1) You know all those bumper stickers that say "Skateboarding is not a crime?" Well guess what: It was COB6 who criminalized that !@#$ in the first place.

2) I have no less than 34 sworn affidavits from different people, who say they sold out to "The Man," and the person who handed them their cash had a high & tight, and identified himself as "COB6."

3) When you pay income tax to "The Man," your check is cashed by "COB6."

As you can see, all evidence indicates that COB6 is, in fact, "The Man." I apologize on behalf of Blackfive for any lingering confusion.


Uber Pig

An Article At HuffPo You Should Read

No, really, you should read it because it is well written and covers an area that should be of interest and concern to you.  Last week, it was a pleasure to meet Mayhill Fowler, a writer whom I respect even when I disagree with her on particular points or issues.  She took the opportunity presented by the seminar and its speakers to come up with a good article on Afghanistan and a (the, even) key problem.  Go, read her article and think on it a bit.  I will add only one thing: Lt. Col. Mennes not only made the physical gestures, he stayed for the mourning, bought the goats (?) required for the funeral, and did the right things at the right time to make amends.  That's leadership, for it turned a family/group/local population from enemies into friends.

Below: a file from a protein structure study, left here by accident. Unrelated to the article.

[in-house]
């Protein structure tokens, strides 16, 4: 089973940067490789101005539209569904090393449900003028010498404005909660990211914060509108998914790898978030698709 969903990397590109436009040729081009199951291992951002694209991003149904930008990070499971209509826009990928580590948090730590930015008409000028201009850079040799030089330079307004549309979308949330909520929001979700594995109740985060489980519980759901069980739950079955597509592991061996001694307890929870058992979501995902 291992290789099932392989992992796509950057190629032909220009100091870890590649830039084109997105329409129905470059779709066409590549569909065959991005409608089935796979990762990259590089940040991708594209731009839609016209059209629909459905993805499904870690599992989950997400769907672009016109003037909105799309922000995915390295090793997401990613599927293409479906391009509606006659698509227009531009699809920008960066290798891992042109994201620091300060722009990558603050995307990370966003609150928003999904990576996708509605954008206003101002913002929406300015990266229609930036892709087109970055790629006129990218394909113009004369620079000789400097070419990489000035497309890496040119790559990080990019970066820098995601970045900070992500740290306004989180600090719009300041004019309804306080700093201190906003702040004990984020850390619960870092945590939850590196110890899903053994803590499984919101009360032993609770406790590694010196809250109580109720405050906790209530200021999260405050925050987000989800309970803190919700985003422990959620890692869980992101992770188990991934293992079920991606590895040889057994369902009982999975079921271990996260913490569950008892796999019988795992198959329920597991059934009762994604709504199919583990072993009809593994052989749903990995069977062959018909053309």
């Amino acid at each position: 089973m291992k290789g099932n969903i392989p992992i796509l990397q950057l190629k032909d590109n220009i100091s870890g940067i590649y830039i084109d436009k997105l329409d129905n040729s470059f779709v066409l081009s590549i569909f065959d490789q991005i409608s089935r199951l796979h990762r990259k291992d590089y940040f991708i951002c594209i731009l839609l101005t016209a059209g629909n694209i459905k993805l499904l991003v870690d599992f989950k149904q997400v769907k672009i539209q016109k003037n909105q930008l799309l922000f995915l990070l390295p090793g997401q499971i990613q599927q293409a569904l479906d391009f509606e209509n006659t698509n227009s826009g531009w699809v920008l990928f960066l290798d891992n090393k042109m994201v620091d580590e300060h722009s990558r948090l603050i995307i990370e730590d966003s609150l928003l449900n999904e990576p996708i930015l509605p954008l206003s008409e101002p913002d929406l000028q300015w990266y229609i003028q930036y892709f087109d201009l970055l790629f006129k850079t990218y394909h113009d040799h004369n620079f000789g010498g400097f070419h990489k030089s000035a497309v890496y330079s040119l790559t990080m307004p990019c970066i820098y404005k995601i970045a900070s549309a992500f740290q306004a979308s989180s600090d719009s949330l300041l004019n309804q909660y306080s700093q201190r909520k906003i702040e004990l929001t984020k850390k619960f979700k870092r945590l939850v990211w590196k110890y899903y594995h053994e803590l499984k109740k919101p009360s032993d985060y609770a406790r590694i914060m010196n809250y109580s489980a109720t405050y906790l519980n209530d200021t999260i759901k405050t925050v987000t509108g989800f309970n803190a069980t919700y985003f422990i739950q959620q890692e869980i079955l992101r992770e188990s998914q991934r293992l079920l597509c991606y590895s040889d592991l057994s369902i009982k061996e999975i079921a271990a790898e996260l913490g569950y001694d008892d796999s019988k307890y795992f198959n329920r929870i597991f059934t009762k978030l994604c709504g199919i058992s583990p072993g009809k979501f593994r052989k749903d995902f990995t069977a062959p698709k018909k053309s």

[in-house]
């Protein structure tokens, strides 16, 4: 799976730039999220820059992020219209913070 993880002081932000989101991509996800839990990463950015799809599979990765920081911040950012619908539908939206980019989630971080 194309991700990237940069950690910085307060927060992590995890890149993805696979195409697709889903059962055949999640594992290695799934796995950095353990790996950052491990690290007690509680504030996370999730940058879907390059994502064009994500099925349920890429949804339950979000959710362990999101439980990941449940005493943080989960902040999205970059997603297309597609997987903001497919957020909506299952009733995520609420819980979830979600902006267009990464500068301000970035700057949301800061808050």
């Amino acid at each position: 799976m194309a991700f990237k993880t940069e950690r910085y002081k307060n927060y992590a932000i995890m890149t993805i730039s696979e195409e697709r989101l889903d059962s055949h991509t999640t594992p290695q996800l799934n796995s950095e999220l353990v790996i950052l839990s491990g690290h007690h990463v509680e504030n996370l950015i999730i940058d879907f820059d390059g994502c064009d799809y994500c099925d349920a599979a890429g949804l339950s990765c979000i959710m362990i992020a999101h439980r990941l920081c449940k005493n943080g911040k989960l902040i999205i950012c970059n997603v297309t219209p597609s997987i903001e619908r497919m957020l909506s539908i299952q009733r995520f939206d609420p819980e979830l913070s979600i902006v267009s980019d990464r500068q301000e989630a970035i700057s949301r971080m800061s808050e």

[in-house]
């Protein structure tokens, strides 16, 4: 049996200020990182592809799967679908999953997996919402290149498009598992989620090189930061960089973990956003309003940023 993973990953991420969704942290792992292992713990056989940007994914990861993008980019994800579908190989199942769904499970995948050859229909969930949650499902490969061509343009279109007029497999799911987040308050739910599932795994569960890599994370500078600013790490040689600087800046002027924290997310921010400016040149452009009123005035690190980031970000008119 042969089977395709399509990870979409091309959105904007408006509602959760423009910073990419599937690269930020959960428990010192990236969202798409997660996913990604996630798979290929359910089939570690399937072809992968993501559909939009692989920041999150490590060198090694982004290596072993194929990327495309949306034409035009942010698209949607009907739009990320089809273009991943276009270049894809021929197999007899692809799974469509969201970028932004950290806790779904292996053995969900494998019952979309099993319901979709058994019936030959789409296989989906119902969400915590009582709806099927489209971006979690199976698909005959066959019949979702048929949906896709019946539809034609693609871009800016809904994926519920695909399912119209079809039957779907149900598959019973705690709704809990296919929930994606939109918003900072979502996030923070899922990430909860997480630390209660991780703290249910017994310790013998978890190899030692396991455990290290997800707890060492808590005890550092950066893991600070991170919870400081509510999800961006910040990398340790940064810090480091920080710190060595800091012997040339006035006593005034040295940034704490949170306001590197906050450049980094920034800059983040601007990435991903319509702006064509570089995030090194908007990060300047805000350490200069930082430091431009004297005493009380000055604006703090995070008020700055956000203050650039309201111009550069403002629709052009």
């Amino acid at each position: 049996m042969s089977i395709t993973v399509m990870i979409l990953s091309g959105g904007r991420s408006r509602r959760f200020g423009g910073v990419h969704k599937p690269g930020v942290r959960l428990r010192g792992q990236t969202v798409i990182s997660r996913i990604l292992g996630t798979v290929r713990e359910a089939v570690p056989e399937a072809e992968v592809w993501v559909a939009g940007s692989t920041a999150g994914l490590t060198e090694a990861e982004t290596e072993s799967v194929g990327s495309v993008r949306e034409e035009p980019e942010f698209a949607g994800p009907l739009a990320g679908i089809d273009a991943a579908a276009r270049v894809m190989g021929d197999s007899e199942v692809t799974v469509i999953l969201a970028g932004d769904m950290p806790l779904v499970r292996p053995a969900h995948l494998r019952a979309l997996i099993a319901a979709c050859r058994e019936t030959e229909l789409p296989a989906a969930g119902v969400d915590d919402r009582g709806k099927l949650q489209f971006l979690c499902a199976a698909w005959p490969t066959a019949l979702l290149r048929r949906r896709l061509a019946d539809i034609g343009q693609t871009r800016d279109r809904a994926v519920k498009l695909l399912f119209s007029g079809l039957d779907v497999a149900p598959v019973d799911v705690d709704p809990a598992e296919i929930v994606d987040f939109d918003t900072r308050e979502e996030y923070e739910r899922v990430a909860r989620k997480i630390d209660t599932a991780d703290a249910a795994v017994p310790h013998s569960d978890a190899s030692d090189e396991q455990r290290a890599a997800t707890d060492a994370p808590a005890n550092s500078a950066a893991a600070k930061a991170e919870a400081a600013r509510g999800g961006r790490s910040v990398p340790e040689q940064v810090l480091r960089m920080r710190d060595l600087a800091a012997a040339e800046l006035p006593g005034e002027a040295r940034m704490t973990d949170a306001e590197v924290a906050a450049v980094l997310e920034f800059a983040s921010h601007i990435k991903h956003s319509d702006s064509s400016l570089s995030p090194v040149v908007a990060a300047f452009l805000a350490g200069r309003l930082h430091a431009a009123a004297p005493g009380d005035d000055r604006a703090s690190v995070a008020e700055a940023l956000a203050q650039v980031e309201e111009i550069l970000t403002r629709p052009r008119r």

The Pentagon is expected to allow some media coverage of returning war dead with approval from their families, the Associated Press reported Thursday.



The update is:

Shortly after Obama took office, Democratic Sens. John Kerry of Massachusetts and Frank Lautenberg of New Jersey also asked the White House to roll back the 1991 ban.

Over the years, some exceptions to the policy were made, allowing the media to photograph coffins in some cases, until the administration of President George W. Bush and the wars in Iraq and Afghanistan.

A leading military families group has said that the policy, enforced without exception during George W. Bush's presidency, should be changed so that survivors of the dead can decide whether photographers can record their return.

Now I want to know what military family group requested THIS?  NO group that I am aware of, nor associated with, would do such a thing.  IAVA?  IVAW?  I'd like to see the name of the 'military families group' that would dare put families thru such turmoil. 

Is there a way for a soldier to sign a disclaimer/denial slip before they deploy, preventing any family from over-ruling them?  Seems that would be fair.

I've asked for details from Pentagon sources on this.  No replies, as of yet.


The good folks over at ThisAintHell have found this:

One of the family members who favors lifting the ban is Karen Meredith of San Francisco, California, who wrote Obama urging him to order the change.

She’s become friendly with advocacy groups like the Gold Star Families for Peace, Military Families Speak Out and Code Pink. She was asked recently to appear at a counter-military recruitment event, but begged off because it took place on Mother’s Day (although she is quick to note that Mother’s Day started as an antiwar holiday).